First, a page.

What is unique about Lake Titicaca is that there are floating islands on which people live. The residents of Uros islands are Aymaras who have inherited the way of life of the long-gone Uros. Their livelihood is based on the benefits of a unique plant: the totora reed. They use it to build their homes, boats, and even the floating islands on which they live, periodically adding new layers of reeds. The inhabitants of neighboring Taquile Island, on the other hand, speak Quechua.
These farmers, fishermen, and weavers wear distinctive outfits. Heirs of the ancient, commune-like system called ayllu, the people of Taquile offer room and board to visitors in their own homes, ensuring an opportunity to share in their customs and way of life. Taquile also has several hills and many archaeological ruins.
Sillustani is an archaeological site famous for its chullpas, ancient round, stone burial towers. They were once used by the Collas and later by the Incas. Sillustani is also the perfect place to observe wild guinea pigs, birds and other wildlife of the high Andes.
Chiclayo & Trujillo
Chiclayo was home to the pre-Inca Moche culture. Close to the city is the village of Sipán, where the amazing treasures of the Lord of Sipán were discovered. Some archaeologists hold it to be one of the most important archaeological discoveries in the Americas in the last 30 years, as the main tomb was found intact and untouched by thieves. There you can also visit the Museum of Sipán, designed to resemble ancient Moche tombs.
The Túcume Pyramids were a major regional center, possibly even the capital of the successive occupations of the area by the Lambayeque/ Sicán, Chimu, and Inca cultures. Local shaman healers continue to invoke the power of Túcume and La Raya Mountain in their rituals, an absolute must-see when visiting Chiclayo.
Not far north of Chiclayo is Trujillo, home to the vast adobe city of Chan Chan, which was built by the Chimu around 850 AD and lasted until its conquest by the Inca Empire in 1470 AD. Trujillo’s Huaca Dragon, also known as “The House of the Dragon”, was excavated only in the 1960s, and its well-conserved, rainbow-shaped friezes are fascinating. Some have interpreted the central motif to be that of a dragon. Another archaeological site there is the Sun Temple and Moon Temple, built at the time of the Moche culture (100 BC-650 AD), next to a small tributary of the Moche River. In Trujillo you can also visit Huanchaco, a small town on the Peruvian coast that is rapidly acquiring a reputation for the quality of the surfing on its relaxed beaches.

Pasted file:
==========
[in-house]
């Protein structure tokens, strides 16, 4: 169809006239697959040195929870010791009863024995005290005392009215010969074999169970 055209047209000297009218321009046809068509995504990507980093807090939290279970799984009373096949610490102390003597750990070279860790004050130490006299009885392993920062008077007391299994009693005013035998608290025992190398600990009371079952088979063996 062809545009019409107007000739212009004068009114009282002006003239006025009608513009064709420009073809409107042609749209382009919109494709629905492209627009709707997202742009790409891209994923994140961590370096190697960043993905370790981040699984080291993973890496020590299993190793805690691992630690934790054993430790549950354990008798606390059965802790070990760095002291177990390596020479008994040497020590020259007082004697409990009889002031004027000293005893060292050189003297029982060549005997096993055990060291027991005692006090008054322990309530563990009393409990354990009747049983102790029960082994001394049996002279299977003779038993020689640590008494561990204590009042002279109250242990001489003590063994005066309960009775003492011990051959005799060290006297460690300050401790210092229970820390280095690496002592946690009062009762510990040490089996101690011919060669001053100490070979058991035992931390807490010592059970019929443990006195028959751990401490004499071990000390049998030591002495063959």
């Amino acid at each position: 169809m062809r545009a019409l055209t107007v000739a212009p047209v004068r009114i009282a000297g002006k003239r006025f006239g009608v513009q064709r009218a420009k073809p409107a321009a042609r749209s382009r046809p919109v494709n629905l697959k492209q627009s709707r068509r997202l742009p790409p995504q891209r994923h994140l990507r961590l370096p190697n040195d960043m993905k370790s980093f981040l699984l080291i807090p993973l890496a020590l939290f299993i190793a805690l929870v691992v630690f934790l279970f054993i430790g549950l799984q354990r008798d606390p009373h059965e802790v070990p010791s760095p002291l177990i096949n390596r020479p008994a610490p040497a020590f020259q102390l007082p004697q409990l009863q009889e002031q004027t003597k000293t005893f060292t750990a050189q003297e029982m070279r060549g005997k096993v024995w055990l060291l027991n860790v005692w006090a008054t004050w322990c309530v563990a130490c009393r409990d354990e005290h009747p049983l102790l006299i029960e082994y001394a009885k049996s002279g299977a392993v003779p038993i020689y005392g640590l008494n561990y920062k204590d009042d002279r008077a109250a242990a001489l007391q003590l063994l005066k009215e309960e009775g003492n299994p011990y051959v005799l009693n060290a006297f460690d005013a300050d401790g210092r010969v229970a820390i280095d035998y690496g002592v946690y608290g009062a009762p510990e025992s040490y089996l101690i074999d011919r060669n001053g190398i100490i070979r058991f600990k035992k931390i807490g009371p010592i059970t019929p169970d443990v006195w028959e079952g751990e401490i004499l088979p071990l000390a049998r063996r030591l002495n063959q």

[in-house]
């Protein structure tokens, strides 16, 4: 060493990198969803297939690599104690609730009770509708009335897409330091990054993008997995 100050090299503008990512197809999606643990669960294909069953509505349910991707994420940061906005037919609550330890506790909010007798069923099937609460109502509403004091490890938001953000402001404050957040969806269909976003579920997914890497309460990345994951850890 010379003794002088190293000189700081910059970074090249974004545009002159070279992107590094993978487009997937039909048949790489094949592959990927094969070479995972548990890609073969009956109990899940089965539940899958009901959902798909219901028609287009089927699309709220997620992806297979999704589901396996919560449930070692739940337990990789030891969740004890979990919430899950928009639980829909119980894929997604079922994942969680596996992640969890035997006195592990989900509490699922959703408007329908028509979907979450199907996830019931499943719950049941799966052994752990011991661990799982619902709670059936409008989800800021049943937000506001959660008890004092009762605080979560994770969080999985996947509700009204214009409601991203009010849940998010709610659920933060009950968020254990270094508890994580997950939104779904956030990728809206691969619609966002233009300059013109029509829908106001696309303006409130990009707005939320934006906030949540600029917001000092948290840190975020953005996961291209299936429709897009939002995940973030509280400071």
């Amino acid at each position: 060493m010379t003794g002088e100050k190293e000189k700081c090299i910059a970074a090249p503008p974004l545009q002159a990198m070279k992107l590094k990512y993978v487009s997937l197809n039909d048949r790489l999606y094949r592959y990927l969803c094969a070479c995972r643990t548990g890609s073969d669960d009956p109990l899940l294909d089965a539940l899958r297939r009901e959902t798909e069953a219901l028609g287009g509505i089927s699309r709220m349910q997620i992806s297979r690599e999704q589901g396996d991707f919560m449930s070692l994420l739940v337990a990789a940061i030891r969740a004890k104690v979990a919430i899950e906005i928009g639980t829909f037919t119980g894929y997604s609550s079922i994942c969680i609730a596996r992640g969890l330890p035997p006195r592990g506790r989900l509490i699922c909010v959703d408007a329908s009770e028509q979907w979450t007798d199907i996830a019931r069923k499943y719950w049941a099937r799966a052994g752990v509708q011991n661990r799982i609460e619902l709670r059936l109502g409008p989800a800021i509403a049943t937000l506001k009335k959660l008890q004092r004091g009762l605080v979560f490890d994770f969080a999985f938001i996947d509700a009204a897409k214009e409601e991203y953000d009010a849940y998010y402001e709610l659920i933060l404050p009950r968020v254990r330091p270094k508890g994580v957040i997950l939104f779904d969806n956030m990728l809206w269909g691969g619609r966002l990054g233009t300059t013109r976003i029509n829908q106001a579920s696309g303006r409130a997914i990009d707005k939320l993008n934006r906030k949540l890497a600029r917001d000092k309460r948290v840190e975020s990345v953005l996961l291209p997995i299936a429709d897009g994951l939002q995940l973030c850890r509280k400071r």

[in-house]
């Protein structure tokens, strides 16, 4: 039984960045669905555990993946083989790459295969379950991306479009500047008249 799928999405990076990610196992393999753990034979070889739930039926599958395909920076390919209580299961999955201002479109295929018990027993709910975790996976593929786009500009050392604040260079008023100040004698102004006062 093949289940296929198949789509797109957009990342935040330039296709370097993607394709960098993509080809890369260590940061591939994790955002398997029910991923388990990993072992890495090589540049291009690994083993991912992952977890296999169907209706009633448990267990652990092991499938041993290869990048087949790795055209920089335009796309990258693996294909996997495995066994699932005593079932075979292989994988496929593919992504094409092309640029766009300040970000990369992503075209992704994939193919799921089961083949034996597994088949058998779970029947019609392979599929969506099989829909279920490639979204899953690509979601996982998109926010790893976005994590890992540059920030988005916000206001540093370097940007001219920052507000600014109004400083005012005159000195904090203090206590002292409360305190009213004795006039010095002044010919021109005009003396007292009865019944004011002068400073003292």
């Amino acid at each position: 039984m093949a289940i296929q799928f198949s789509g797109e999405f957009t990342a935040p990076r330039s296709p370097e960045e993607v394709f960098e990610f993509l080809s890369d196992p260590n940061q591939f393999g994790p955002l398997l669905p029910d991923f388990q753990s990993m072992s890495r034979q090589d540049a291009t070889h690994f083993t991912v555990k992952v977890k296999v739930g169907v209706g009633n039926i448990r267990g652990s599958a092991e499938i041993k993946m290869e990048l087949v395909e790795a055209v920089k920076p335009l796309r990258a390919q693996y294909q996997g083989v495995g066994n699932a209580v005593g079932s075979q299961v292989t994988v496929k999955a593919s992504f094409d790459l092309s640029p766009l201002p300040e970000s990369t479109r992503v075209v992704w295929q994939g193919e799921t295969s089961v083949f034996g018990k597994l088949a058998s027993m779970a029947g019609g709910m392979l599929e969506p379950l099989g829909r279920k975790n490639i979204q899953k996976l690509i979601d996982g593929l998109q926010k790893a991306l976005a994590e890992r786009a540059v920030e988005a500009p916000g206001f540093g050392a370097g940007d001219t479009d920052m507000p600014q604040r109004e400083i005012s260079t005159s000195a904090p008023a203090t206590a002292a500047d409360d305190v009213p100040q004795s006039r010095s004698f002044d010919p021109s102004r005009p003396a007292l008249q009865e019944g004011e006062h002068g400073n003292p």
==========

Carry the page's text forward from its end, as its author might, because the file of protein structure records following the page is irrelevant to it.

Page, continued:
Puerto Maldonado is located in the heart of the Peruvian Amazon jungle. Home to an extraordinary diversity of flora and fauna, along with the Manu Reserve, it is one of the richest natural areas on Earth.
Most visitors to Puerto Maldonado stay in a lodge that is only accessible by canoe. In the seclusion of nature you can find both tranquility and, if you go looking for it, adventure. During the day, you can go on a river expedition to observe wildlife such as alligators, turtles, and capybaras. At night, you can take a hike to see nocturnal rainforest animals.
Puerto Maldonado is also home to Cocococha Oxbow Lake, a place to observe plants, exotic insects, colorful butterflies, birds, monkeys, large mammals, and, if you arrive early in the morning, otters. In the evening you can hike to Sunset Point and watch the beautiful Amazon rainforest sunset.